The Arms Industry: Mass Shootings — When the ‘War on Terror’ Comes Home
(Novermber 14, 2018) — Even as gun control advocates celebrated  election gains, the country was in the grip of terror following mass shootings in Pittsburgh and Thousand Oaks. This terrorism is not purely a domestic phenomenon, but a product of America’s relationship with the world: Terrorism in American life is inseparable from American violence in the world.
Easy access to firearms makes trauma and bigotry related to the “war on terror” lethal at home as much as abroad. Even for mass shooters seemingly uninvested in that conflict, the attraction of assault-style weapons lies in the image of combat-style American masculinity associated with it.
The Pittsburgh shooter harbored venomous hatred for the Hebrew Immigrant Aid Society, which offers aid to refugees, including, recently, Muslims from Syria and elsewhere in the Middle East — what the shooter saw as “filthy evil jews Bringing the Filthy evil Muslims into the Country!!” These refugees emerge from conflicts unleashed by the American “war on terror” that began in 2001, accompanied by widespread Islamophobia. The Afghanistan war is American’s longest war, without end in sight. The Thousand Oaks shooter had served there.
Whatever the emotional motivations behind mass shootings — loneliness, trauma, hatred — at a deeper level they are coldly impersonal. They are not about personal enmity but random slaughter, mimicking the violence of the war zone with weapons designed for impersonal mass violence.
The same weapons are on all sides of the conflicts in Afghanistan and Syria. The Islamic State has American arms. Two days before the Thousand Oaks shooting, Taliban soldiers attacked security bases across Afghanistan to seize their firearms and other weapons, killing dozens. We hear little of these affairs, thanks to a discreet drone-based strategy, until a traumatized veteran reminds us of the war’s toll.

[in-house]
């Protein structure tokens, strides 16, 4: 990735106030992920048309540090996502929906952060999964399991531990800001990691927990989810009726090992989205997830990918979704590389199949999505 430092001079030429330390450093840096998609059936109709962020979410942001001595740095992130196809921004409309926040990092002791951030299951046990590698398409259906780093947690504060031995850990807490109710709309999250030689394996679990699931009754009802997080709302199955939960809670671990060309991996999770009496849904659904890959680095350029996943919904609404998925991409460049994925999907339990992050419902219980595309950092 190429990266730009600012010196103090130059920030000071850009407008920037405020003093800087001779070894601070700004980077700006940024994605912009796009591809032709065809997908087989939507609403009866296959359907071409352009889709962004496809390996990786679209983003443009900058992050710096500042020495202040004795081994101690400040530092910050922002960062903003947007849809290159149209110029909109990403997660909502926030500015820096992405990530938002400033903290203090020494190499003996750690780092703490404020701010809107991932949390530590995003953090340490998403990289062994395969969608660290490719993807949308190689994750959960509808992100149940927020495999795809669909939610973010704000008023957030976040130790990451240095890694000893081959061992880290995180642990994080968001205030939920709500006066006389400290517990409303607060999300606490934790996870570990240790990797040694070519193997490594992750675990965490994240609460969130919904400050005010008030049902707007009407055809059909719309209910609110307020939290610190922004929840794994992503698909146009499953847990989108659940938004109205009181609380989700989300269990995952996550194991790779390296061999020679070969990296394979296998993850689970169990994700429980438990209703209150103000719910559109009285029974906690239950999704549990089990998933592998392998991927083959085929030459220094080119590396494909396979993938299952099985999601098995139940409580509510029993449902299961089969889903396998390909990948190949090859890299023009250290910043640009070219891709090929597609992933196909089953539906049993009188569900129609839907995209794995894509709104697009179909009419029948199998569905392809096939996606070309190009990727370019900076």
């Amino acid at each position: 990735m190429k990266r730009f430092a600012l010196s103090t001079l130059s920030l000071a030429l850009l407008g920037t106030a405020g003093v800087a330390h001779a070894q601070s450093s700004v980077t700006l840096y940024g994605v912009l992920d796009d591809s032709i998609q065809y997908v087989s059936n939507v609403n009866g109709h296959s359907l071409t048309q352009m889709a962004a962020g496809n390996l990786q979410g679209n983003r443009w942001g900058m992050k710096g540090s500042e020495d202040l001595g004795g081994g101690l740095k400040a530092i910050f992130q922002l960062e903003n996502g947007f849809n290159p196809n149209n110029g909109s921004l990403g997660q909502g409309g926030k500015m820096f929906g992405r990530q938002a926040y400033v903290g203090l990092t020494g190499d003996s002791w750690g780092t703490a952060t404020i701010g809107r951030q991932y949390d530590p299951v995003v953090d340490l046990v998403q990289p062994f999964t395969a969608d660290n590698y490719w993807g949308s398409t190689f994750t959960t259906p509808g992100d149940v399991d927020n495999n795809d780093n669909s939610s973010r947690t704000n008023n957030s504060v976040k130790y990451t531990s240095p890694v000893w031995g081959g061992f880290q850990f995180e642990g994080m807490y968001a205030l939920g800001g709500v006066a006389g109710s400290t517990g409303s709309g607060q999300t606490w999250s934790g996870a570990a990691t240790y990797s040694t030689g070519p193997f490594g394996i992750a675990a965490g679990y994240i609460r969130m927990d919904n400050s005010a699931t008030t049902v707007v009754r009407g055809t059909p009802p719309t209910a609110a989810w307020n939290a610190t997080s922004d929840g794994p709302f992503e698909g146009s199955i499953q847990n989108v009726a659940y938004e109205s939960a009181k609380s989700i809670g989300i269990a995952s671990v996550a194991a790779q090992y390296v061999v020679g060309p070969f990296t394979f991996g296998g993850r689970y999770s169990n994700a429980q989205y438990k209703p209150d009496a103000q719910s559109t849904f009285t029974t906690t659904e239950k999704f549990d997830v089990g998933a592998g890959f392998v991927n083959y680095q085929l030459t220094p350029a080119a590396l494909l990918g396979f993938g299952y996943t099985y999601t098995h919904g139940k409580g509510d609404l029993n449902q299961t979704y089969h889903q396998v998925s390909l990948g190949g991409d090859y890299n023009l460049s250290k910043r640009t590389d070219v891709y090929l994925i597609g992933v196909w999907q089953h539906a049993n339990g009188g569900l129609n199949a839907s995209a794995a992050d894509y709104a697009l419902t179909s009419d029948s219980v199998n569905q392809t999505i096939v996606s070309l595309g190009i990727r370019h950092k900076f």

These shootings, here and there, are shaped by the business of arms. While many struggle to curtail the firearms industry’s access to American civilians, arms makers push to keep markets everywhere open: The war on terror helped destabilize Yemen, making it a site of civil war and Saudi aggression with American arms. President Trump is committed to those arms sales, despite news of famine in Yemen.
Historically, war often shapes civilian violence. After World War I, which ended 100 years ago last weekend, traumatized British soldiers engaged in new kinds of gun violence until tight gun legislation stopped it in 1920.
Our culture of mass shootings is also historically specific — and it need not go on. To be sure, the National Rifle Association peddles the myth that gun culture is American culture. But Americans have always had gun control. Kentucky and Louisiana passed bans on carrying concealed weapons in 1813. The idea of America as a place of unregulated gun ownership is recent, actively produced by a gun industry desperate for markets.
As the rest of the world strives to regulate global firearms sales, the Trump administration plans to ease firearms exports by moving their oversight from the State Department to the looser jurisdiction of the Commerce Department, where some sales may not even require licensing.